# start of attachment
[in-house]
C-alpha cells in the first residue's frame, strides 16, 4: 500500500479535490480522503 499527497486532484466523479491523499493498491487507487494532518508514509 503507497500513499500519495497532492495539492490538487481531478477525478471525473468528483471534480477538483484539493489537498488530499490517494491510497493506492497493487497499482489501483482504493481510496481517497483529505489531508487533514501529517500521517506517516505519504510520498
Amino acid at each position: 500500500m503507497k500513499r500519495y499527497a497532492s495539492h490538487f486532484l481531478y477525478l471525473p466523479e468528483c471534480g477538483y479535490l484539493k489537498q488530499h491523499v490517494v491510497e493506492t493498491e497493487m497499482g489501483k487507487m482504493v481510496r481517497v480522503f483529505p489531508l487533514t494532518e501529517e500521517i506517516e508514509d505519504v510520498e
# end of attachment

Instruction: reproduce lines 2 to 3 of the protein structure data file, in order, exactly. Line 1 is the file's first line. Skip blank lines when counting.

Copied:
C-alpha cells in the first residue's frame, strides 16, 4: 500500500479535490480522503 499527497486532484466523479491523499493498491487507487494532518508514509 503507497500513499500519495497532492495539492490538487481531478477525478471525473468528483471534480477538483484539493489537498488530499490517494491510497493506492497493487497499482489501483482504493481510496481517497483529505489531508487533514501529517500521517506517516505519504510520498
Amino acid at each position: 500500500m503507497k500513499r500519495y499527497a497532492s495539492h490538487f486532484l481531478y477525478l471525473p466523479e468528483c471534480g477538483y479535490l484539493k489537498q488530499h491523499v490517494v491510497e493506492t493498491e497493487m497499482g489501483k487507487m482504493v481510496r481517497v480522503f483529505p489531508l487533514t494532518e501529517e500521517i506517516e508514509d505519504v510520498e